By Morgan E. Pietz, Esq. and Trevor Maxim Legal Perspectives April 01, 2017
In a recent Supreme Court case, the world’s largest manufacturer and distributor of cheerleading uniforms obtained a ruling that its product designs can be protected under copyright law. Star Athletica, L.L.C. v. Varsity Brands, Inc., No. 15-866, 2017 WL 1066261 (S. Ct. Mar. 22, 2017).
Varsity Brands sued Star Athletica, a new competitor, shortly after Star’s founding in 2010. Varsity claimed that Star infringed on five of Varsity’s copyrighted designs for cheerleading uniforms, made up of varying arrangements of stripes, chevrons, and color blocks.
At the district court, Varsity’s claims were dismissed on summary judgment due to the “useful articles” doctrine. Under the Copyright Act, only certain categories of works fall within the subject matter of copyright. Among them is “pictorial, graphic, and sculptural works,” 17 U.S.C. § 102, the category in which Varsity sought to protect its uniform designs. However, the statute’s definition of “pictorial, graphic, and sculptural works” specifically excludes “the design of a useful article,” unless the design “incorporates pictorial, graphic, or sculptural features that can be identified separately from, and are capable of existing independently of, the utilitarian aspects of the article.” 17 U.S.C. § 101.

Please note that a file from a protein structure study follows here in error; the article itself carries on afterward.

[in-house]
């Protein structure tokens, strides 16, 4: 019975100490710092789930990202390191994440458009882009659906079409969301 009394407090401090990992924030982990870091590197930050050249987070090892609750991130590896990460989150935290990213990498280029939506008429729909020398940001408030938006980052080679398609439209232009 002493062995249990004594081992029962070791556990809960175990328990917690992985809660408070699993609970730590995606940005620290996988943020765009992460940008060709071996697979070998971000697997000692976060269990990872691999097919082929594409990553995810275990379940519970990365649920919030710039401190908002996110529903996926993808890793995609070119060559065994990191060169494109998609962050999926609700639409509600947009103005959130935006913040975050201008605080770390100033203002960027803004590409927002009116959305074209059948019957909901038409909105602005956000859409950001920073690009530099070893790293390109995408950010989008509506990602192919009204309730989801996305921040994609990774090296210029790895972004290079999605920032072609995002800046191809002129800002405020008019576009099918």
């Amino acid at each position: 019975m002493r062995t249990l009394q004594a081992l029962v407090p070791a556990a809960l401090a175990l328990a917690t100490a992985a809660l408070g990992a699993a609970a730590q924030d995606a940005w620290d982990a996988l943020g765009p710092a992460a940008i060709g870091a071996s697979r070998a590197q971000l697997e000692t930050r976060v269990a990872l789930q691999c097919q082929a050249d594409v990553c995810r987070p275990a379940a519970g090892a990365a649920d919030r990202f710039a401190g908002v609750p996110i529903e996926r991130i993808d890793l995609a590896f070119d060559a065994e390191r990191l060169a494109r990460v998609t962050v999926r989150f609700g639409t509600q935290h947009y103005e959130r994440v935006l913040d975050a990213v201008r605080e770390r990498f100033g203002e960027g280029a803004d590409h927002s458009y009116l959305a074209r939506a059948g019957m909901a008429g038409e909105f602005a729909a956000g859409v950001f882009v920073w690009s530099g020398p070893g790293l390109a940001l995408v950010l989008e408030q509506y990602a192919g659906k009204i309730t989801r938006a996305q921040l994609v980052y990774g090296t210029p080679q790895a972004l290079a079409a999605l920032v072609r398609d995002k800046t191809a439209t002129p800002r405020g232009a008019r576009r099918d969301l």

The district court found that Varsity’s graphic designs were not protectable because they could not be separated from the functional aspects of a cheerleading uniform—the stripes, chevrons, and color blocks were intrinsic to “cheerleading-uniform-ness.” Varsity Brands, Inc. v. Star Athletica, LLC, No. 10-2508, 2014 WL 819422, at *1 (W.D. Tenn. Mar. 1, 2014). On appeal, the Sixth Circuit reversed, finding that Varsity’s designs were a proper subject for copyright protection by classifying them as “fabric designs” fitting within the “pictorial, graphic, or sculptural works” category. Varsity Brands, Inc. v. Star Athletica, LLC, 799 F.3d 468 (6th Cir. 2015).
Supreme Court Decision
The Supreme Court found in favor of the industry leader Varsity, affirming the Sixth Circuit, in a decision authored by Justice Thomas.
The Court first clarified the proper separability test governing features of useful articles, given that various formulations have surfaced in appellate cases: “[A] feature incorporated into the design of a useful article is eligible for copyright protection only if the feature (1) can be perceived as a two- or three-dimensional work of art separate from the useful article and (2) would qualify as a protectable pictorial, graphic, or sculptural work—either on its own or fixed in some other tangible medium of expression—if it were imagined separately from the useful article into which it is incorporated.”
Under this approach, two-dimensional features are not “inherently separable,” as Varsity claimed, and must still face the test if they are part of a useful article. The Court described the separability test as “a conceptual undertaking,” rejecting a common view that artistic features must be physically separable from a useful article as well as conceptually.
The Court declined Star’s invitation to analyze a copyright claimant’s design process and its products’ marketability, which here might have cut against protection, as neither component is mentioned in the Copyright Act.